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ENTERTAINMENT
February 4, 1990
The inclusion of a scene in "Roger & Me" in which a rabbit is clubbed to death is not only offensive and unnecessary, it is also "desensitizing" to the audience. How quickly our youth have come to accept torture, gore and a lack of respect for life. One can still understand the hardships of unemployed auto workers without having to view this unacceptable and inhumane treatment of an animal. Moore has not created a work of art; instead, he has proven himself to be a purveyor of sensationalism.
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SPORTS
April 12, 2014 | By Jim Peltz
Juan Pablo Montoya leaned his back against a wall, adjusted his sunglasses and waited for the next reporter to put a camera or voice recorder in front of him. It was media day for drivers in Sunday's Toyota Grand Prix of Long Beach. And though it's been 14 years since Montoya raced in the event, he was the center of attention. Montoya is the prodigal son who has returned with fanfare to the Verizon IndyCar Series after stints in Formula One and, for the last seven years, NASCAR stock car racing.
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ENTERTAINMENT
July 31, 1988
Although the animation is a triumph of technique, "Who Framed Roger Rabbit" is an abrasive, noisy nightmare that says violence is OK because "they're just Toons." If this PG-rated movie is supposed to be satire, it should get an adult rating. If it is a "family movie," then our culture better take a good look at itself. RITA REGNIER-YVARRA Santa Maraia
SPORTS
April 3, 2014 | By Gary Klein
As USC reached the midway point of spring workouts Thursday, Coach Steve Sarkisian decided to shake things up. About an hour into the Trojans' eighth practice, players gathered in an end zone at Brian Kennedy-Howard Jones Field for a competitive one-on-one drill. A dance contest. Players whooped and hollered as teammates squared off in the surprise competition as music blared from sideline speakers. "Guys have some moves and some guys don't," Sarkisian said. "I think some guys might listen to country music.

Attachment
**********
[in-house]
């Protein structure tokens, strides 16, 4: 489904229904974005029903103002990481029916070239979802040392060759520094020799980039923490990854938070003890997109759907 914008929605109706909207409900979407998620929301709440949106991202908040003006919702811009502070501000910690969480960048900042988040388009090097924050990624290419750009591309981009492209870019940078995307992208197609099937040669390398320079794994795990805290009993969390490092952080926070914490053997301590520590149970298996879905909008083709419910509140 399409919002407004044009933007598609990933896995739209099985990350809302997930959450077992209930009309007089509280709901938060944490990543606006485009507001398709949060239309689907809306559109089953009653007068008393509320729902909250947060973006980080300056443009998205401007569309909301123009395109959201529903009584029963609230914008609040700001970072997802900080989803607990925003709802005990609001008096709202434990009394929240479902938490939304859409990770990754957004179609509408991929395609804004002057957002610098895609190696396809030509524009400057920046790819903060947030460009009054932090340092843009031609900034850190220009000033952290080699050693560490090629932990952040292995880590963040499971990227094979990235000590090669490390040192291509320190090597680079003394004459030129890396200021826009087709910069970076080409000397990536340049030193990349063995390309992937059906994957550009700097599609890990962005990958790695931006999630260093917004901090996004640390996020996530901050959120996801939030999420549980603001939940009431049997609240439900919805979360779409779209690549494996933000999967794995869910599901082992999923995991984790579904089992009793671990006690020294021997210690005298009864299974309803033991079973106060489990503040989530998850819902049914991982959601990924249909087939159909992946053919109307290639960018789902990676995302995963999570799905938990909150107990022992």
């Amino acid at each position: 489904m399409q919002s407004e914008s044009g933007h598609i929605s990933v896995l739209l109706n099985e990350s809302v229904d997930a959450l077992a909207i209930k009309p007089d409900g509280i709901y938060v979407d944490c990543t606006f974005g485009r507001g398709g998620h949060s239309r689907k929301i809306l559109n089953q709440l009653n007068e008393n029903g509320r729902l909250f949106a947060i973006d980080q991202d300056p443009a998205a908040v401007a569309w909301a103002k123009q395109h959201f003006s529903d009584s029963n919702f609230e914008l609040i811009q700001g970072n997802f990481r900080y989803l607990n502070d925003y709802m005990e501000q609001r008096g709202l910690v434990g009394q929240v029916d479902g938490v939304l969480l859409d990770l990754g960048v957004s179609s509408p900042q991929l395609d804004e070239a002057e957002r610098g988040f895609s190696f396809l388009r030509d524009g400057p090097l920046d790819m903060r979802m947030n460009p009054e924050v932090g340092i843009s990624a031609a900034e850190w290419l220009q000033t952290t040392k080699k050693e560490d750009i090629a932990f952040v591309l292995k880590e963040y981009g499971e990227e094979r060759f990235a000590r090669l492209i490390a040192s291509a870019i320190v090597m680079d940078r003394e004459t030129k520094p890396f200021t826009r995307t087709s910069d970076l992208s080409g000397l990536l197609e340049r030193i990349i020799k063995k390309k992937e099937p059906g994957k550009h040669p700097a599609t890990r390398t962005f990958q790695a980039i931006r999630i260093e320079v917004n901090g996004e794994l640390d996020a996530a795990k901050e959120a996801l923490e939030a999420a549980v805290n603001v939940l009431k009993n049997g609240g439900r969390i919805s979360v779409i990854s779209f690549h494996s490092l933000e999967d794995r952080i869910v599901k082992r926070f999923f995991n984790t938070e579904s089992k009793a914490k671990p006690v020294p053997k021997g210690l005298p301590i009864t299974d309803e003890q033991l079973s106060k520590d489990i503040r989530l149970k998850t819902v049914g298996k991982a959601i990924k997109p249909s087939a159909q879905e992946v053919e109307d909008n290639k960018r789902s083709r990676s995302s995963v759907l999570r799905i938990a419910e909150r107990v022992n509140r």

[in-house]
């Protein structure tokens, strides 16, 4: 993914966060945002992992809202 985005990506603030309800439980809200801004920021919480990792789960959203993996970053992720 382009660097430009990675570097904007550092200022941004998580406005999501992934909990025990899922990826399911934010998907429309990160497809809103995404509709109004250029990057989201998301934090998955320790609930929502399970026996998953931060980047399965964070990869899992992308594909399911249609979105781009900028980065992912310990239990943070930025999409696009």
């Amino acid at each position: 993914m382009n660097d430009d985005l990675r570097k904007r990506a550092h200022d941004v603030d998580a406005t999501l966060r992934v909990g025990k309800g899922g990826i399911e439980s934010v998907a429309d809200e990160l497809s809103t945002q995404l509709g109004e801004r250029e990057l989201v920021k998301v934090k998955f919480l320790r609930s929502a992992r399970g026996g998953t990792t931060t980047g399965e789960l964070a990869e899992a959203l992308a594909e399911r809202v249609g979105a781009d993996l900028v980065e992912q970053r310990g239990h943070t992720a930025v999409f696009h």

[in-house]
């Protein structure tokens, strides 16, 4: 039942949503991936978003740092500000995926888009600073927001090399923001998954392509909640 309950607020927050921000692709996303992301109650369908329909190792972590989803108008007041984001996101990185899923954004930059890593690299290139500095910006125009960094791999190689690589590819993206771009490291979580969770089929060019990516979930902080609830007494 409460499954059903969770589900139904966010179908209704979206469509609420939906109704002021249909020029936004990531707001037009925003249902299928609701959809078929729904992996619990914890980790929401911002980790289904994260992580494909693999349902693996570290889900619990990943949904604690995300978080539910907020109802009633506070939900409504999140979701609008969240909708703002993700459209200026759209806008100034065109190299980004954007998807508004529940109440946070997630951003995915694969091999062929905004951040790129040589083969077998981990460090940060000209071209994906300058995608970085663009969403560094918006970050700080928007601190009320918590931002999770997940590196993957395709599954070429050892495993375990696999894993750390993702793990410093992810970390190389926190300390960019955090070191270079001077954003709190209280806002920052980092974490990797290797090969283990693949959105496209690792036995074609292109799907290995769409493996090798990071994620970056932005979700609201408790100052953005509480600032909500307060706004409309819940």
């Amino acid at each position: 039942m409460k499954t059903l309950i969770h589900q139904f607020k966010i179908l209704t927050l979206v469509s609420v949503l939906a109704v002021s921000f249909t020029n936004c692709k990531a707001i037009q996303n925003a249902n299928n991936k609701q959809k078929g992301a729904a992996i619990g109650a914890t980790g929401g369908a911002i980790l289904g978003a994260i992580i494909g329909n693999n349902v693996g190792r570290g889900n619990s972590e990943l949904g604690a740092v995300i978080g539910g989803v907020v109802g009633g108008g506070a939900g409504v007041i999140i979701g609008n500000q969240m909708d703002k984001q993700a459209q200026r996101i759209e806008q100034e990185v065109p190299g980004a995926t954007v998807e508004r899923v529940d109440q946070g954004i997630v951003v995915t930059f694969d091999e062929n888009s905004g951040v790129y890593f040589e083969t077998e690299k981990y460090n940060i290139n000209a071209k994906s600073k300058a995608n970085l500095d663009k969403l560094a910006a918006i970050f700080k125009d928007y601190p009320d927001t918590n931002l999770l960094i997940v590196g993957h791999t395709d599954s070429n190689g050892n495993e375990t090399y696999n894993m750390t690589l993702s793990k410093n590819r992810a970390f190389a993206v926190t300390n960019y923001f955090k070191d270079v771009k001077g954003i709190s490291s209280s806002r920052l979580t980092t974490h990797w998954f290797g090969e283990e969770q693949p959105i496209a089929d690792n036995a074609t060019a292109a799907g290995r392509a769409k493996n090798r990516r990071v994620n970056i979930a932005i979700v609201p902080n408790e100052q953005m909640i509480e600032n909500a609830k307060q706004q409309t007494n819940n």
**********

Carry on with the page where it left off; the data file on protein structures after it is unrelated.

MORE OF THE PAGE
NEWS
May 13, 2009
Ellen Revelle: The obituary of La Jolla philanthropist Ellen Revelle in Tuesday's Section A said her husband, Roger, died in 1981. He died in 1991.
ENTERTAINMENT
June 25, 2010 | By Betsy Sharkey, Los Angeles Times Film Critic
Adult animated films are extremely hard to pull off. You either go X-rated like Ralph Bakshi's smartly provocative "Fritz the Cat" did so many years ago, or unexpectedly insightful as 2008's brilliant war story " Waltz With Bashir" did, earning an Oscar nod. Despite grand ambitions, "Metropia" doesn't quite manage either though it makes a high-minded grab at a bit of both. From Swedish documentary filmmaker Tarik Saleh, a one-time graffiti artist with a long interest in animation, "Metropia" was conceived as a dark futuristic conspiracy thriller about mind control, big business and a nefarious subway system.
HOME & GARDEN
March 23, 2013 | Janet Mitsui Brown, Janet Mitsui Brown is a feng shui practitioner in Los Angeles
In feng shui, there's discussion about destiny. I never understood what it was until I truly got to know Roger. We were in our 30s that summer. I was working with actors at a small theater in East Hollywood, and he was an actor on "Days of Our Lives. " I'm Japanese American, and he is African American. But the bigger difference was where we lived: I was in an apartment above a garage in Los Feliz, and Roger lived in Venice, a few blocks from the beach. That summer it was hot -- so hot that I needed to be out of Los Feliz and its oppressive heat.
ENTERTAINMENT
April 15, 2008
FANS were given the power to decide whether Mark or Roger will join Ali and Kelly in the race for the title of "The Biggest Loser" and a $250,000 prize. The finale airs tonight on NBC. Here's what readers had to say online: -- I find that permitting the "audience," at this late stage of the game, to decide whether it will be Mark or Roger is definitely male chauvinistic. -- Phyllis I hope you leave Roger on. . . . I like Mark. . . . but I think [he] came to the show with an attitude.
TRAVEL
May 21, 2006
I enjoyed Jane Engle's May 14 article, "Special Airfares, When Available, May Not Be Bargains" [Travel Insider, May 14]. There is an alternative. Although it's not practical for everybody, we do have a national rail passenger system called Amtrak. Obviously, if a funeral is across the country tomorrow, you can't spend days on a train getting there. But with time on your side, you can save a bundle. ROGER WHITE Santa Monica
NEWS
May 23, 1994 | MELISSA MADENSKI, THE CHRISTIAN SCIENCE MONITOR
My first experience of "going steady" with someone was spent in complete silence. This offered a wholly different perspective on "worrying about what to say." My friend Roger was the intermediary for a slender, freckle-faced boy I'll call Joe. Joe moved into our neighborhood about the same time spring weather ushered in cherry blossoms, warmer winds and a wave of new feelings that unexpectedly hit the sixth- and seventh-graders of our school.
SPORTS
March 26, 2014 | By Sam Farmer